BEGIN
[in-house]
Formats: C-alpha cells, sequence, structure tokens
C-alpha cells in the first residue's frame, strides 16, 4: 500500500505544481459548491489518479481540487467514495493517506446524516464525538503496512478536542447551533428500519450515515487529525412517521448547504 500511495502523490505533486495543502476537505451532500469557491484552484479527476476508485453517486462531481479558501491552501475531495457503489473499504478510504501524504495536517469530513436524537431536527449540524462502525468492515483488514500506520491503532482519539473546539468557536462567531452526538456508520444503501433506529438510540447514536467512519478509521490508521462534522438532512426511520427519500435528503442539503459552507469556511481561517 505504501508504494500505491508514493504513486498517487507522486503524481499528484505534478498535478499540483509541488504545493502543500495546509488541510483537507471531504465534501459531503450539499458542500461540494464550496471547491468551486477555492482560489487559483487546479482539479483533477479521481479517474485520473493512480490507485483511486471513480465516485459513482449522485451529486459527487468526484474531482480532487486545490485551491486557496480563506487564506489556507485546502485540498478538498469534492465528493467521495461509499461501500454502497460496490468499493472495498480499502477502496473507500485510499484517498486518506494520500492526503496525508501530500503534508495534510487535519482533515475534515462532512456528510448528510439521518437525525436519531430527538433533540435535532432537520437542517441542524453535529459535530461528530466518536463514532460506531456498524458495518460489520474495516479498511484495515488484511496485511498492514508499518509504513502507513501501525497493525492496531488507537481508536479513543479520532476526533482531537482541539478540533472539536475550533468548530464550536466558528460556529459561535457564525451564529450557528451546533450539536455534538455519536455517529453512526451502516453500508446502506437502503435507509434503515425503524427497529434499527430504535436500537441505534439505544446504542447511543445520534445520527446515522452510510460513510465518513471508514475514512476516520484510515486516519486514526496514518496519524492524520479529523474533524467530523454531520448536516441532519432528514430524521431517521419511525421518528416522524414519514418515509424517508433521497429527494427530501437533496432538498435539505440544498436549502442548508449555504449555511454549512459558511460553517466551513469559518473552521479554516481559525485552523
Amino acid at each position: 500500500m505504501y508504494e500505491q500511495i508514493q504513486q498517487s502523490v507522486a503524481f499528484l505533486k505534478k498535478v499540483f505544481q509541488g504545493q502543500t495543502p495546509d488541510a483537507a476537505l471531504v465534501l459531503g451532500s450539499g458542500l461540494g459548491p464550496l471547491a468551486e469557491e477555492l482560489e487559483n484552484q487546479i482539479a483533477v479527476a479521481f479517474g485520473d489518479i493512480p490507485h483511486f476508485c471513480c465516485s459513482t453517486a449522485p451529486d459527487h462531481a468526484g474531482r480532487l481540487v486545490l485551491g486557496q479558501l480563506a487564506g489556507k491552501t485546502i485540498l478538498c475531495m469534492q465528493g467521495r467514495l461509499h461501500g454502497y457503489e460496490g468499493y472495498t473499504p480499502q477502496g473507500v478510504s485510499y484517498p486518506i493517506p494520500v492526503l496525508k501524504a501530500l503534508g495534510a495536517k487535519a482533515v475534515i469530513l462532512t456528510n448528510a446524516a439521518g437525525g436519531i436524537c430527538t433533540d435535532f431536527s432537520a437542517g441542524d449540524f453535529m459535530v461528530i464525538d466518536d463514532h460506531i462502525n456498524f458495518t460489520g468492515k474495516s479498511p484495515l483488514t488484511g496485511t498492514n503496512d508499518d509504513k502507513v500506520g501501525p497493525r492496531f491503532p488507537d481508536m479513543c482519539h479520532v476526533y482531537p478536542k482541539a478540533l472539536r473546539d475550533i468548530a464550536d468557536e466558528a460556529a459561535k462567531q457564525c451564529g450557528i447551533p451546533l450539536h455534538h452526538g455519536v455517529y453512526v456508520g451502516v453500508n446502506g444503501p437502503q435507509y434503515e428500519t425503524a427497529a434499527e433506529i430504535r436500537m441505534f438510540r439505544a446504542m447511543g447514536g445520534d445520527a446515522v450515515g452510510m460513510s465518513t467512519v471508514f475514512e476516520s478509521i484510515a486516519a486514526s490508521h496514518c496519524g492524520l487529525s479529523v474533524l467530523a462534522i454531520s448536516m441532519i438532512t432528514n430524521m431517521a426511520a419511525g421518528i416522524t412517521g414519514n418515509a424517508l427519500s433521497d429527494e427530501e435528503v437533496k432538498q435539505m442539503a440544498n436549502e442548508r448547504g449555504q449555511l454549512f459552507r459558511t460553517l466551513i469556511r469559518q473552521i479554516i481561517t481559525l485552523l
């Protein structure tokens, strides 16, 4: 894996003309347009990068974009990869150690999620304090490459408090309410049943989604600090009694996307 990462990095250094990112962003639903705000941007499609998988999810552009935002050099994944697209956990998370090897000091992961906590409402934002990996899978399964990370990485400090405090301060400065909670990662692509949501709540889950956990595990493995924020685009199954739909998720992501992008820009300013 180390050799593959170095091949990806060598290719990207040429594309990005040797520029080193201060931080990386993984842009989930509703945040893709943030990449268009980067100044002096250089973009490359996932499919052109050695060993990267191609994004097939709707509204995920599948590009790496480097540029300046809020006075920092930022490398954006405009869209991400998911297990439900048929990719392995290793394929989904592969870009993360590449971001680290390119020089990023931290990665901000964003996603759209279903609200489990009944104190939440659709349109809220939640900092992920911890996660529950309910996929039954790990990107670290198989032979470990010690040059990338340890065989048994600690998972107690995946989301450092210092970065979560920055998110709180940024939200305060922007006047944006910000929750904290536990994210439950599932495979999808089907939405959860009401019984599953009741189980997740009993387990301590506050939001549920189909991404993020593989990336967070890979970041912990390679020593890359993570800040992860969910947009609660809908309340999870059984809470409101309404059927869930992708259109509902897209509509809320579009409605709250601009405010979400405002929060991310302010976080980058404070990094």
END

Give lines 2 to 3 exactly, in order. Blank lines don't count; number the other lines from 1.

Formats: C-alpha cells, sequence, structure tokens
C-alpha cells in the first residue's frame, strides 16, 4: 500500500505544481459548491489518479481540487467514495493517506446524516464525538503496512478536542447551533428500519450515515487529525412517521448547504 500511495502523490505533486495543502476537505451532500469557491484552484479527476476508485453517486462531481479558501491552501475531495457503489473499504478510504501524504495536517469530513436524537431536527449540524462502525468492515483488514500506520491503532482519539473546539468557536462567531452526538456508520444503501433506529438510540447514536467512519478509521490508521462534522438532512426511520427519500435528503442539503459552507469556511481561517 505504501508504494500505491508514493504513486498517487507522486503524481499528484505534478498535478499540483509541488504545493502543500495546509488541510483537507471531504465534501459531503450539499458542500461540494464550496471547491468551486477555492482560489487559483487546479482539479483533477479521481479517474485520473493512480490507485483511486471513480465516485459513482449522485451529486459527487468526484474531482480532487486545490485551491486557496480563506487564506489556507485546502485540498478538498469534492465528493467521495461509499461501500454502497460496490468499493472495498480499502477502496473507500485510499484517498486518506494520500492526503496525508501530500503534508495534510487535519482533515475534515462532512456528510448528510439521518437525525436519531430527538433533540435535532432537520437542517441542524453535529459535530461528530466518536463514532460506531456498524458495518460489520474495516479498511484495515488484511496485511498492514508499518509504513502507513501501525497493525492496531488507537481508536479513543479520532476526533482531537482541539478540533472539536475550533468548530464550536466558528460556529459561535457564525451564529450557528451546533450539536455534538455519536455517529453512526451502516453500508446502506437502503435507509434503515425503524427497529434499527430504535436500537441505534439505544446504542447511543445520534445520527446515522452510510460513510465518513471508514475514512476516520484510515486516519486514526496514518496519524492524520479529523474533524467530523454531520448536516441532519432528514430524521431517521419511525421518528416522524414519514418515509424517508433521497429527494427530501437533496432538498435539505440544498436549502442548508449555504449555511454549512459558511460553517466551513469559518473552521479554516481559525485552523